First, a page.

On the wall in Michael Daley’s office is an aerial photograph of Aquinas Institute from decades ago, one with only a passing resemblance to the campus that stands on Dewey Avenue today.
In the picture there is no performing arts center and no athletic complex. The football field is covered in grass, save for a few bare spots, and looks nothing like the $5 million artificial turf stadium that stands there now.
By any measure, it is during the eight years of Daley’s tenure as president that the school’s physical plant has grown the most. His role in planning, building consensus and bringing the necessary people on board to accomplish that growth is undeniable. But Daley will be the first to say that the accomplishments are not due to him or to any one person.
"When I came into the chance for this job, I prayed about it and reflected, and it just felt like a real calling to be here," says Daley, 48. "It’s been wonderful, my vocation."
Now Aquinas is overseeing one of its biggest changes yet, a partnership with Nazareth Schools that will merge the Nazareth high school with Aquinas and create a separate school for prekindergarten through sixth grade as well.
For a president who graduated from Aquinas in 1979-when girls could not attend and the priests who ran the school practiced corporal punishment-the transformation has been extraordinary.
Aquinas today is the area’s largest private school by enrollment, with 888 students. The school has 110 full-time employees, including 65 faculty members, and also 65 to 70 part-time coaches. The school’s budget has grown from less than $7 million when Daley started to more than $8 million today.
Daley came to Aquinas more by happenstance than by design. He left Mpower Communications Corp. in 2002 as executive vice president and chief financial officer. As a member of the Aquinas board of trustees, he had the right skills and availability when the presidency came open that year.
His oldest child, Daniel, had just started at Aquinas at the time, and as president Daley would get to see both of his younger children, Erin and Patrick, attend as well. For a father who had always been involved in their lives and activities-coaching basketball and soccer teams-being there as his children advanced through high school was an important consideration.
The Greece resident did not come with the typical background of an academic leader. But rather than allowing his lack of experience in academia to be a detriment, Daley turned his business-sector experience into a boon for himself and Aquinas.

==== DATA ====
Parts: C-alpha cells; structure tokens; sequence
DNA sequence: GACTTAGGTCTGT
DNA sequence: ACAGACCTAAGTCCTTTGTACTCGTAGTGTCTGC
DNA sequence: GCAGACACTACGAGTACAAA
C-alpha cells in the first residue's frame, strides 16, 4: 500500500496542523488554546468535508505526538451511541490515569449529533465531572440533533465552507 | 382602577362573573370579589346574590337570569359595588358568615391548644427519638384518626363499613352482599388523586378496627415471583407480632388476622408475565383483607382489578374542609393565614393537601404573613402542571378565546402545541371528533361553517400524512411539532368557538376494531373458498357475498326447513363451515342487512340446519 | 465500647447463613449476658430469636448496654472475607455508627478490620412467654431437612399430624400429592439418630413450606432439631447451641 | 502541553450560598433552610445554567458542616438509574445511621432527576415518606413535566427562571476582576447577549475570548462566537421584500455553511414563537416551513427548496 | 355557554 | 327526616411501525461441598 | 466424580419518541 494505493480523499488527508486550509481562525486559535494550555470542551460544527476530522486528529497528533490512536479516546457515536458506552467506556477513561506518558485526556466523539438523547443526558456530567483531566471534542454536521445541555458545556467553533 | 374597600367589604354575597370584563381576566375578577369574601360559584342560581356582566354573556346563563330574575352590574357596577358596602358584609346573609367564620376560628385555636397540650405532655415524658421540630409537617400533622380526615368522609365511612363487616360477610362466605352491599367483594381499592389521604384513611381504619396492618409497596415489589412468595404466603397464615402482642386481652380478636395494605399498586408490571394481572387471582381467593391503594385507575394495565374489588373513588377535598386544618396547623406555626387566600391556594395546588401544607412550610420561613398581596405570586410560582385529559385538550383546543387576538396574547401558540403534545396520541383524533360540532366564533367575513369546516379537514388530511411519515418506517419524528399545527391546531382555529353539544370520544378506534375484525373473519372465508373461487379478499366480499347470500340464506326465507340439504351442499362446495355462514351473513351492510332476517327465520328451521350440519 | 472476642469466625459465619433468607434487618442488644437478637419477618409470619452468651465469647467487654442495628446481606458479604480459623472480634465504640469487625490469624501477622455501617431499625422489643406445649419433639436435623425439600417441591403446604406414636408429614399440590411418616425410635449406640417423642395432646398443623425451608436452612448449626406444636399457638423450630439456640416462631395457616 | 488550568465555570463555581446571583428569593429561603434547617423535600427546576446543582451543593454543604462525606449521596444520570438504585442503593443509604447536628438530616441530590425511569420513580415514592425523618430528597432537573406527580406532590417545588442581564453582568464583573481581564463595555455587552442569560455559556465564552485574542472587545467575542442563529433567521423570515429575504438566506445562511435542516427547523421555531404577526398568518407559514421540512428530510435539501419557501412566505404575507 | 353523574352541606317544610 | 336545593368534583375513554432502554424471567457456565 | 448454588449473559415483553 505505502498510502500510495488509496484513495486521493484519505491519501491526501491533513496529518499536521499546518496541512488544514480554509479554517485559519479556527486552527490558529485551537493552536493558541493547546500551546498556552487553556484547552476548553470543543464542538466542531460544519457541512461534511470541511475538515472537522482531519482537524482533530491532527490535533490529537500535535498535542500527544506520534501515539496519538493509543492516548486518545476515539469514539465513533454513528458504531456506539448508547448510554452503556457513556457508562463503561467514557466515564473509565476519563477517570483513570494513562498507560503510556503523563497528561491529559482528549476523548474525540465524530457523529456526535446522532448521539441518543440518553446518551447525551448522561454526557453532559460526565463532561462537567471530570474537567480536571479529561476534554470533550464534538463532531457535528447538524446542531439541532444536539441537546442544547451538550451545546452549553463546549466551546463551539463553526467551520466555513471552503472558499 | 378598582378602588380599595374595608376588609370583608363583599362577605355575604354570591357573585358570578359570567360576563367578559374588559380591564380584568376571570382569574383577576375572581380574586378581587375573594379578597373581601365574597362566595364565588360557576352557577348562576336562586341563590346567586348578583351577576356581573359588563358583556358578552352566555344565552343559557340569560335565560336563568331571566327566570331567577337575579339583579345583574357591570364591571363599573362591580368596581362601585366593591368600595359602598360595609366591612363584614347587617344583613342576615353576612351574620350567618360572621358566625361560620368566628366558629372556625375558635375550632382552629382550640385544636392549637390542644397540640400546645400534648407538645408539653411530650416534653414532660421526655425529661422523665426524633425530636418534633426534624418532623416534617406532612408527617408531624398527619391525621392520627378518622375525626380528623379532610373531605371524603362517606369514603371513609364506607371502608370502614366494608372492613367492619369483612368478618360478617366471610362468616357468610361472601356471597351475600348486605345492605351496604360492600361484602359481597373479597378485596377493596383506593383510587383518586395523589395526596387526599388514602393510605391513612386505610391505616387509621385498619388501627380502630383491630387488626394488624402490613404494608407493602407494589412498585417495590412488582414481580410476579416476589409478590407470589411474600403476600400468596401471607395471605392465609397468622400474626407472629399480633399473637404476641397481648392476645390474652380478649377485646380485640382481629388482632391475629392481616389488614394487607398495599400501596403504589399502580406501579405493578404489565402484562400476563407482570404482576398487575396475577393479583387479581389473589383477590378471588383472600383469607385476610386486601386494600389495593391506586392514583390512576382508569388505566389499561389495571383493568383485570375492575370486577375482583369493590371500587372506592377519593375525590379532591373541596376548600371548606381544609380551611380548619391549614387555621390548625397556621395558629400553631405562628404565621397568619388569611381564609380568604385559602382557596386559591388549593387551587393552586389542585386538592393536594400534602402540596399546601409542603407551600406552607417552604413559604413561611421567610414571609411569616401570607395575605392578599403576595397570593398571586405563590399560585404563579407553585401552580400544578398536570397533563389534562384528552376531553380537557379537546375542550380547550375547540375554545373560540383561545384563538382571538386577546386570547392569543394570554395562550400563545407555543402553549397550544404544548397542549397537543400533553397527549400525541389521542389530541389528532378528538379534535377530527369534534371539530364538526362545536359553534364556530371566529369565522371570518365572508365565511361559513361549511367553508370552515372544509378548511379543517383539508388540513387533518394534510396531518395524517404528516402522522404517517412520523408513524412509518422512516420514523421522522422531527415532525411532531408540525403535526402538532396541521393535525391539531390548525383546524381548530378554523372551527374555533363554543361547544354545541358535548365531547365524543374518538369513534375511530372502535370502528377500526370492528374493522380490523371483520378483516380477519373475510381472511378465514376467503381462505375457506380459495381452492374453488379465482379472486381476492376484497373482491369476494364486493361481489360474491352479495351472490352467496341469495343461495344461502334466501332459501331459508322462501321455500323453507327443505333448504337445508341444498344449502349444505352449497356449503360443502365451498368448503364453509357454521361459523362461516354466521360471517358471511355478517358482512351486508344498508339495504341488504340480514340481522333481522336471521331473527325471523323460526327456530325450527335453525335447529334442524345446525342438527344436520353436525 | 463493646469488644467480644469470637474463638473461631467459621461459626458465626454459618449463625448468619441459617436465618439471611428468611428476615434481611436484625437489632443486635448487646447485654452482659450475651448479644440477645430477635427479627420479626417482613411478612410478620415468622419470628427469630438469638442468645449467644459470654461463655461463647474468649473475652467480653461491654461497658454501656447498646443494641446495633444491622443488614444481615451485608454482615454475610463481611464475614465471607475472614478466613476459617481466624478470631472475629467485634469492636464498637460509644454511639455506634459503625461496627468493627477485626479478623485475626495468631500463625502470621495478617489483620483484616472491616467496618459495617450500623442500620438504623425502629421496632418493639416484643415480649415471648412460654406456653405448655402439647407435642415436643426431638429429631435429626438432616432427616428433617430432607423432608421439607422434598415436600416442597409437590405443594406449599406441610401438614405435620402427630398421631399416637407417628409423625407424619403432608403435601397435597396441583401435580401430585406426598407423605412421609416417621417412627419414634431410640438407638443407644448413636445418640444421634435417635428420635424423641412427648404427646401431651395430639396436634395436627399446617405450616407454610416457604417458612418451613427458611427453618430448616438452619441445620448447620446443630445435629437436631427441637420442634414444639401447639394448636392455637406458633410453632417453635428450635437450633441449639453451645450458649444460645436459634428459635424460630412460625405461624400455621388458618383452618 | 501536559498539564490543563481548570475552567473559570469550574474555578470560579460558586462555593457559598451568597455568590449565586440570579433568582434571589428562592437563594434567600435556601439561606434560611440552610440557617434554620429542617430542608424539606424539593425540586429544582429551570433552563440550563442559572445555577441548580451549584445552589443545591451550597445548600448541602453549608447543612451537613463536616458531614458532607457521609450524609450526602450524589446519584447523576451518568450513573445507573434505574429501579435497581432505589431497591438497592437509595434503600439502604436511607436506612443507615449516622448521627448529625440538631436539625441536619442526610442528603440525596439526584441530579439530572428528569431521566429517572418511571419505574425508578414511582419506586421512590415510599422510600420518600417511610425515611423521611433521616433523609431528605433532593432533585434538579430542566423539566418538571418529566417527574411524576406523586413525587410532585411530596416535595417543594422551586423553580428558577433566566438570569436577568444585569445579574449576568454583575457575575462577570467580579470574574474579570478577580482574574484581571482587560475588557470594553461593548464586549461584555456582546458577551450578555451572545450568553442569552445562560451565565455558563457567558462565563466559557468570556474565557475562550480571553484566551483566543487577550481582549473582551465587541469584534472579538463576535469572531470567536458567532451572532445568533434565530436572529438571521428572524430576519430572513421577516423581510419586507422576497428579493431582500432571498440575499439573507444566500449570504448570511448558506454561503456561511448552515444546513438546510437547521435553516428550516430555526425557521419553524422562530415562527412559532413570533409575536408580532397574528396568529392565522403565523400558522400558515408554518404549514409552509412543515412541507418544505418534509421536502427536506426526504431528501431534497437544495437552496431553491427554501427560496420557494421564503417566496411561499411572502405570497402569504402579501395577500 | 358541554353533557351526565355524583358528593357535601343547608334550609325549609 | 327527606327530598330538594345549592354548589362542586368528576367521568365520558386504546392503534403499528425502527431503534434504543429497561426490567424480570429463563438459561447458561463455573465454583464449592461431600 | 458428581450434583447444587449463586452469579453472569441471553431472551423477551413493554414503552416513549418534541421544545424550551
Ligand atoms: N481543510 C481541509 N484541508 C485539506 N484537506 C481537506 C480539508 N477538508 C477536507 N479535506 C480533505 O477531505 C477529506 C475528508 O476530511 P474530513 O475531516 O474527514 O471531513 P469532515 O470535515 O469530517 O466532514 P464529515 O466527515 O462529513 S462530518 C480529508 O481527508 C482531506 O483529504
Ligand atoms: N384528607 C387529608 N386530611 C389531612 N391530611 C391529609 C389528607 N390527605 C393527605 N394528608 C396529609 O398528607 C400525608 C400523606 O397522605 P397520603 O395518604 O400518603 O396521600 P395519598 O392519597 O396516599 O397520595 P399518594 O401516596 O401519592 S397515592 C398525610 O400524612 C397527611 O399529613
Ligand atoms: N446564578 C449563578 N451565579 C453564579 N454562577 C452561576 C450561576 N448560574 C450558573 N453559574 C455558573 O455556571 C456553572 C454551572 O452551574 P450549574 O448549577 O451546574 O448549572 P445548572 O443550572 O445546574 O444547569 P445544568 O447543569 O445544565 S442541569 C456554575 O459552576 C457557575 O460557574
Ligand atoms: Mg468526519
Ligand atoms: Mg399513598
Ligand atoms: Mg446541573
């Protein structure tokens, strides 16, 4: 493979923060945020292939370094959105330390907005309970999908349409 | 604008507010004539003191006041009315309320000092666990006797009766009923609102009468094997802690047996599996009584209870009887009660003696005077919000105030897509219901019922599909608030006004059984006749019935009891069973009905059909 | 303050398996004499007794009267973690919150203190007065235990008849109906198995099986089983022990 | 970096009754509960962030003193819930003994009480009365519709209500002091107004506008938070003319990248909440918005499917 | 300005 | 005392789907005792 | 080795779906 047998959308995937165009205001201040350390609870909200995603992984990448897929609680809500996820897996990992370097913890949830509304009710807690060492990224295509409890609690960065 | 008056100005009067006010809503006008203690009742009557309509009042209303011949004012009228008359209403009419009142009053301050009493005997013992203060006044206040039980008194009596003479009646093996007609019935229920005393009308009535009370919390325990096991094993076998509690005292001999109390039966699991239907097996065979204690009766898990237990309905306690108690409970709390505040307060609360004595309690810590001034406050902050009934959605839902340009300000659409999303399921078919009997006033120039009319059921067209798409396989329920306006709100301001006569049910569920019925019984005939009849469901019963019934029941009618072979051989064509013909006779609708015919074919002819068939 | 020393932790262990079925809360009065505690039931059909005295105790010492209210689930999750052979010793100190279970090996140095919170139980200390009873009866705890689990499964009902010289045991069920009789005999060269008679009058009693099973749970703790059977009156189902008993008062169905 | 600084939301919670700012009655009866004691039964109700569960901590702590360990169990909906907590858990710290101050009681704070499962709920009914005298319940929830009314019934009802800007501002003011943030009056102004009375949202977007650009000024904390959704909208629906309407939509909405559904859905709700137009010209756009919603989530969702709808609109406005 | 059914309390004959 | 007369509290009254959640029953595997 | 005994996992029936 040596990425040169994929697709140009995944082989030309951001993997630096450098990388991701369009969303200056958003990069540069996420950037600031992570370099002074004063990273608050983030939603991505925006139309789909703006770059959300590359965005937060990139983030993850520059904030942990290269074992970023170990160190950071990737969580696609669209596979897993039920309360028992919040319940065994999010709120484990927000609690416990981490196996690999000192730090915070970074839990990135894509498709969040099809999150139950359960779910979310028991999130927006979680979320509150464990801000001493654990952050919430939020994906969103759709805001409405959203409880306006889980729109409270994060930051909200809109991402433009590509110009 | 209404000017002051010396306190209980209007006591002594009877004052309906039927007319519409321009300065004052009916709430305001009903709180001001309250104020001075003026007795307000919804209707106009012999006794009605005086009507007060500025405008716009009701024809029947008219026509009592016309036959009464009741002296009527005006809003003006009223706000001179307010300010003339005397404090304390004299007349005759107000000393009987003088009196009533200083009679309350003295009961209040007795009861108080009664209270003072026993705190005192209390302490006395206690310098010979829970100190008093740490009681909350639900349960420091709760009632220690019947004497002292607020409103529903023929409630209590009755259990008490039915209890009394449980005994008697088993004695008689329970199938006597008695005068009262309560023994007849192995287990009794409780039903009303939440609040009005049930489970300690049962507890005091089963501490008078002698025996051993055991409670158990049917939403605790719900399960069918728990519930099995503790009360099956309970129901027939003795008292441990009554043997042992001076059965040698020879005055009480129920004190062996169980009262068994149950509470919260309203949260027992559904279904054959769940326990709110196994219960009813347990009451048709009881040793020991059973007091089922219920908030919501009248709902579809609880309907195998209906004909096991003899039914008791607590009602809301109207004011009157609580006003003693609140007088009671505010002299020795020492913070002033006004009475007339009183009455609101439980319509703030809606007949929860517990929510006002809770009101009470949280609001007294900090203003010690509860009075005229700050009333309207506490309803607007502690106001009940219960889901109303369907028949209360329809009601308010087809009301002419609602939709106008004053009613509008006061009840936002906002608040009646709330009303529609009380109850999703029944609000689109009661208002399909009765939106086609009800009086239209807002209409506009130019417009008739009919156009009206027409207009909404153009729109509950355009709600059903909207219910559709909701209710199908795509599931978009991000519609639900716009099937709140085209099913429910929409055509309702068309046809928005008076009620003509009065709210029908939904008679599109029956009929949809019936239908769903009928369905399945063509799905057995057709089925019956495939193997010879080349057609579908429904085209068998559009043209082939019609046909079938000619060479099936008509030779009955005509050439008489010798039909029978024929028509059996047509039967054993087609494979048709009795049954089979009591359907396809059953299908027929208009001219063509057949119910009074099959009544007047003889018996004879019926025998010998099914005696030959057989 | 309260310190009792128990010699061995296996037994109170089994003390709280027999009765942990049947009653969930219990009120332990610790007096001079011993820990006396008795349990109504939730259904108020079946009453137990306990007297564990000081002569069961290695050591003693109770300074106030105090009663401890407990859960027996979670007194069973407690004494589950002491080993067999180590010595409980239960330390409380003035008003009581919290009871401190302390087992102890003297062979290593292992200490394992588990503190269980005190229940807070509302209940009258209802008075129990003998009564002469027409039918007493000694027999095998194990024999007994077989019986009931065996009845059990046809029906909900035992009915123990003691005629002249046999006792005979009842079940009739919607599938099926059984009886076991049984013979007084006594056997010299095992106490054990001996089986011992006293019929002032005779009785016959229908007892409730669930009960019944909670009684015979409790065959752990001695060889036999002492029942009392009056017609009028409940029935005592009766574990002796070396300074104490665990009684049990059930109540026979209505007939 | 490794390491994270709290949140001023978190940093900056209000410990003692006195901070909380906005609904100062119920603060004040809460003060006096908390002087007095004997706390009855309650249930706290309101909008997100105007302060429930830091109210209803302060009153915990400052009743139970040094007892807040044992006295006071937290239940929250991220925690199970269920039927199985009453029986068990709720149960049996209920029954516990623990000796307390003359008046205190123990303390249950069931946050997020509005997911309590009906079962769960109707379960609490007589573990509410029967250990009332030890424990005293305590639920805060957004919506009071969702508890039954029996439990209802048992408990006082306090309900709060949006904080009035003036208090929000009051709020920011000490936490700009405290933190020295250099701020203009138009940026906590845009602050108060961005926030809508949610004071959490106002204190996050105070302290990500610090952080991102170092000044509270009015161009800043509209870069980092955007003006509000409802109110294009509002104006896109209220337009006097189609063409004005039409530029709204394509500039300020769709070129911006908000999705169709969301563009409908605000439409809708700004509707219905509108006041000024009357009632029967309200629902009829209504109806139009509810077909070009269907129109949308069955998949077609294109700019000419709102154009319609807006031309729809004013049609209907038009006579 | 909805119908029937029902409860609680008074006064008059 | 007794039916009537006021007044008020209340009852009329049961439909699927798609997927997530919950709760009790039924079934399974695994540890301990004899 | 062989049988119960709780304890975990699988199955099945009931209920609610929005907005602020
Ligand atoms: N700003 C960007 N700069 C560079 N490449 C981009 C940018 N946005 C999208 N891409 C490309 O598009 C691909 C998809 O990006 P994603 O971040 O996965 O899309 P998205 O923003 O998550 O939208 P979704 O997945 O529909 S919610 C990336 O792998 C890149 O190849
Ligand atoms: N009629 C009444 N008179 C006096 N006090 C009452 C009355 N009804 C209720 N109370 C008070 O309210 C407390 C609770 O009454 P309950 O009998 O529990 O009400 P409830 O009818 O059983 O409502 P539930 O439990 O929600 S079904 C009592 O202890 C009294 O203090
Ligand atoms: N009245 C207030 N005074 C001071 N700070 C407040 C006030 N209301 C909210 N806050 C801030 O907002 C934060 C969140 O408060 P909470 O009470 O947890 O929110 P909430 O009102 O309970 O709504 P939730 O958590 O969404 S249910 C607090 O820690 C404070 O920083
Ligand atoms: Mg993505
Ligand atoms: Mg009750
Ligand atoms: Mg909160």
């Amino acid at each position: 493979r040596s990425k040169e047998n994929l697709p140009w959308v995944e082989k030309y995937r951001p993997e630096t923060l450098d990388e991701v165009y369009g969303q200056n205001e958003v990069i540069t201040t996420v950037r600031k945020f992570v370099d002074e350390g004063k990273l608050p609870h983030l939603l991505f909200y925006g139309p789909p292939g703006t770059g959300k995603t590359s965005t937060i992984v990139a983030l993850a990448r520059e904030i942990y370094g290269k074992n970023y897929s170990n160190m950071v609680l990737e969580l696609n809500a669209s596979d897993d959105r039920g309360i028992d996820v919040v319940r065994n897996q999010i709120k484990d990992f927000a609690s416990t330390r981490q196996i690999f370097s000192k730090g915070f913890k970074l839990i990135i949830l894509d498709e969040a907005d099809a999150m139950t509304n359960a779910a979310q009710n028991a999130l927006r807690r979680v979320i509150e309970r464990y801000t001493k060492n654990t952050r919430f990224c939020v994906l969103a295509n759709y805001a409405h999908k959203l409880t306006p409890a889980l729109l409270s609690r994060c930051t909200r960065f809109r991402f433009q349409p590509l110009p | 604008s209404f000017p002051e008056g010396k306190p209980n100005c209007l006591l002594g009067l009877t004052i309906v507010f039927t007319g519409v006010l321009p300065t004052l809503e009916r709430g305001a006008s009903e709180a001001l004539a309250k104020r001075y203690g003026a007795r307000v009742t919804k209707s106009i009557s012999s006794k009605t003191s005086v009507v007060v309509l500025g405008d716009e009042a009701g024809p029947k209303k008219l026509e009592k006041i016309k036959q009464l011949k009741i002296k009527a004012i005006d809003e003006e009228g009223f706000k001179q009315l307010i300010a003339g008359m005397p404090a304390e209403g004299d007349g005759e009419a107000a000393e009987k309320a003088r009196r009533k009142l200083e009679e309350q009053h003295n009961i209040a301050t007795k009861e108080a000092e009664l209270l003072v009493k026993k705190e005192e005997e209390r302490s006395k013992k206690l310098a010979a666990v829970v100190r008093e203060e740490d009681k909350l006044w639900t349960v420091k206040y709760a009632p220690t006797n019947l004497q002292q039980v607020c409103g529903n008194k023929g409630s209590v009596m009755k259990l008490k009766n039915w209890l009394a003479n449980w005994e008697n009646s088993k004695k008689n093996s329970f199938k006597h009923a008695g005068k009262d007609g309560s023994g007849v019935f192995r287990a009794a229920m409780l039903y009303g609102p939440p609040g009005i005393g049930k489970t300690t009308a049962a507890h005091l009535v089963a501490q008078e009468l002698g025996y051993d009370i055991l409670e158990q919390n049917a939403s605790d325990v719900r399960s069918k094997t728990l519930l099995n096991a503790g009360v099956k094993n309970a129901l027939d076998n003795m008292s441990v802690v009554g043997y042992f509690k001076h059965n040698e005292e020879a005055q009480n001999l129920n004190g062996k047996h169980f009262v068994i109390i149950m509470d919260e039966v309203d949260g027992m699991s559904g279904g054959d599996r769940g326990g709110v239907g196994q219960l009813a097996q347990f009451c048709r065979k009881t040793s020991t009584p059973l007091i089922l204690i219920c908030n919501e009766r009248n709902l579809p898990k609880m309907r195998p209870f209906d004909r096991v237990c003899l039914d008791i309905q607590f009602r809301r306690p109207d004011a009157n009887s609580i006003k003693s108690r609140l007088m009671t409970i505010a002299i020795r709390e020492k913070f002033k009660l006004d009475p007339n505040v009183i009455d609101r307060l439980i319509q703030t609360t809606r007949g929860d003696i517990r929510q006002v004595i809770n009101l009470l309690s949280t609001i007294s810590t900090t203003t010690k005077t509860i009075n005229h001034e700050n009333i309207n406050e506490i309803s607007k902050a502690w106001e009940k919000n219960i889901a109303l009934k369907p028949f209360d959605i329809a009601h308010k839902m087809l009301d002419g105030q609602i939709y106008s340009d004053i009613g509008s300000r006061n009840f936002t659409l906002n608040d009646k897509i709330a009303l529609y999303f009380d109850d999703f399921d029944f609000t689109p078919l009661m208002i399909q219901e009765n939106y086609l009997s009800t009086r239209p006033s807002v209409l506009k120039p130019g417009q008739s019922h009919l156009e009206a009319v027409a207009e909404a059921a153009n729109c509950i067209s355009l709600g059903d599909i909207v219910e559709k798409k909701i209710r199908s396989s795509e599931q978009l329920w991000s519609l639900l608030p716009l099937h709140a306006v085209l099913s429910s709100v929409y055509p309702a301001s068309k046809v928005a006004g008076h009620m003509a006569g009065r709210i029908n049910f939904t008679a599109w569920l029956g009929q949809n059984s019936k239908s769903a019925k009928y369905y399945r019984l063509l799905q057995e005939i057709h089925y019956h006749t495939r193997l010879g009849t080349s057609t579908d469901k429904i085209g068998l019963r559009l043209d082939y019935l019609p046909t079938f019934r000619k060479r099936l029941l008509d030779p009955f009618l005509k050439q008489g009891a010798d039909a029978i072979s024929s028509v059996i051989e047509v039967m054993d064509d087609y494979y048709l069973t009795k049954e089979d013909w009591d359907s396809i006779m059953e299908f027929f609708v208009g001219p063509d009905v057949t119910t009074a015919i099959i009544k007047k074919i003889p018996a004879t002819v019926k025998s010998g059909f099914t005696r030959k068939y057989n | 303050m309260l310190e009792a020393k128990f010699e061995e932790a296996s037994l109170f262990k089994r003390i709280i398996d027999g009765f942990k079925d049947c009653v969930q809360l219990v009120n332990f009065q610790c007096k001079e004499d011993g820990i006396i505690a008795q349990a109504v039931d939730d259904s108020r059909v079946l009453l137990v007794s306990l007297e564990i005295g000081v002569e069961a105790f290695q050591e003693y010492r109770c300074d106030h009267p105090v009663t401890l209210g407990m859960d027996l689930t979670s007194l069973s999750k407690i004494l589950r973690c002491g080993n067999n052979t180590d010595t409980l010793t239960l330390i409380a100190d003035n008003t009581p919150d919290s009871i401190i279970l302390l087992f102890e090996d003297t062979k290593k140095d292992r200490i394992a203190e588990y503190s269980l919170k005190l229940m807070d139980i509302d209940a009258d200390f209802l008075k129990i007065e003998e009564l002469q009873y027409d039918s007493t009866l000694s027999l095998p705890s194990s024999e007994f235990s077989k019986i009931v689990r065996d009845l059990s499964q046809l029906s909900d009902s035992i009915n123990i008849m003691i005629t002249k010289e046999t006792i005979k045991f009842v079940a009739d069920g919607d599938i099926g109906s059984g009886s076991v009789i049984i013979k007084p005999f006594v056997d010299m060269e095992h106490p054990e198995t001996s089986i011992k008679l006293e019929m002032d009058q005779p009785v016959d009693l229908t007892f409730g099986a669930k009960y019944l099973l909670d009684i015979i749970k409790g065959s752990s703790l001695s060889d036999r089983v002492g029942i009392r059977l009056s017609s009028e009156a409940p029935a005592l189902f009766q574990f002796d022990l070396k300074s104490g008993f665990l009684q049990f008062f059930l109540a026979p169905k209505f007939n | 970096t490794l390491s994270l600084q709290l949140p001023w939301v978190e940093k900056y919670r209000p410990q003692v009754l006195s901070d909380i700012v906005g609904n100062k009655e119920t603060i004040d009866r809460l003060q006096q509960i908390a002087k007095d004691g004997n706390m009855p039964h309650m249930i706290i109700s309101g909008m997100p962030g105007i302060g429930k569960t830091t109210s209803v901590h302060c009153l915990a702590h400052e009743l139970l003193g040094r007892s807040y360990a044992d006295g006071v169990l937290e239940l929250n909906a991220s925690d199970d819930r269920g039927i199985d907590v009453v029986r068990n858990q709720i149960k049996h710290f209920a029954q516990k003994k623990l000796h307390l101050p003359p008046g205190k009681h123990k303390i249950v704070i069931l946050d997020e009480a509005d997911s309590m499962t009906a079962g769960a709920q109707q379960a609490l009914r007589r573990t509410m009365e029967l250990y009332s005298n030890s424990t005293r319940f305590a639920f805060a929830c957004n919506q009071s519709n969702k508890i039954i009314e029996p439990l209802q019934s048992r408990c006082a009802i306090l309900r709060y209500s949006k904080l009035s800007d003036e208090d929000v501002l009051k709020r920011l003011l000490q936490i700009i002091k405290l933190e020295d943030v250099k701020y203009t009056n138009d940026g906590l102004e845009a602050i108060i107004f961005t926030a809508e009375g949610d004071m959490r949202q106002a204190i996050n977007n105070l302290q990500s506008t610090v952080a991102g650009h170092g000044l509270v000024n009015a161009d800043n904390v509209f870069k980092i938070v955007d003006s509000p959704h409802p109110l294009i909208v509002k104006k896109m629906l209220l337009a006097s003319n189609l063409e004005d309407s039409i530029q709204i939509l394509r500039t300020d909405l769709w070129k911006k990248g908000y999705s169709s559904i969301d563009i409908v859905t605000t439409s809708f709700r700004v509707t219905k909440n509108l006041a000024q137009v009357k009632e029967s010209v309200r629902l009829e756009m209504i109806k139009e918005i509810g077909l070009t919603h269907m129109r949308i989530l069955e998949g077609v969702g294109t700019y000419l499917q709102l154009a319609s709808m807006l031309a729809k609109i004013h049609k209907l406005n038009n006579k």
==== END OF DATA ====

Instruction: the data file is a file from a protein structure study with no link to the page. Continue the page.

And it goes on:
At Mpower and at ACC Corp. before that, Daley had a role in investor relations, so when it came time to raise funds at Aquinas, he knew how to present the vision for the school in a way that donors wanted.
Once he was able to secure some large donations, others quickly followed.
"Momentum is a big thing in terms of donations," Daley says. "Bob Wegman, who went to Aquinas, was instrumental in helping create that momentum for us. Early on he helped commit $10 million to a number of projects here, and even after they were completed he continued to support Aquinas.
"That allowed other donors to see Aquinas as a viable institution with tremendous opportunity."
Growth came fast as the school raised close to $25 million. It added the football stadium and fine arts center, and last spring it opened a two-story library and renovated auditorium. Aquinas also improved its existing building, renovating the roof, doors, restrooms and locker rooms and adding a new HVAC system.
"There was a joke on the board that he had a construction hat on for the first six years of his presidency," says Robert Porretti, a former chairman and current board member who also is founding partner and chairman of EFP Rotenberg LLP.
After the closure of many of the local Catholic schools in 2008, Aquinas also opened its own junior high school in the same building as the high school.
The junior high has been a great success for Aquinas, helping it to buck a trend of declining enrollment in Catholic schools and maintain the same number of students today that it had 10 years ago. The revenue from nearly 200 students in the junior high also helped Aquinas withstand the effects of the recession and stabilize the financial model for the entire school, Daley says. Aquinas gets 76 percent of its revenue from tuition.
The investments in the school improve the experience for students already at Aquinas and also make the school more competitive for the ever-shrinking pool of potential students in the area.
"The money we invested in facilities has gone a long way to enhancing the well-rounded education of our students," Daley says. "In Rochester the demographics have changed and the number of kids coming through the education system is declining. That’s not unique to Catholic schools; it’s everywhere.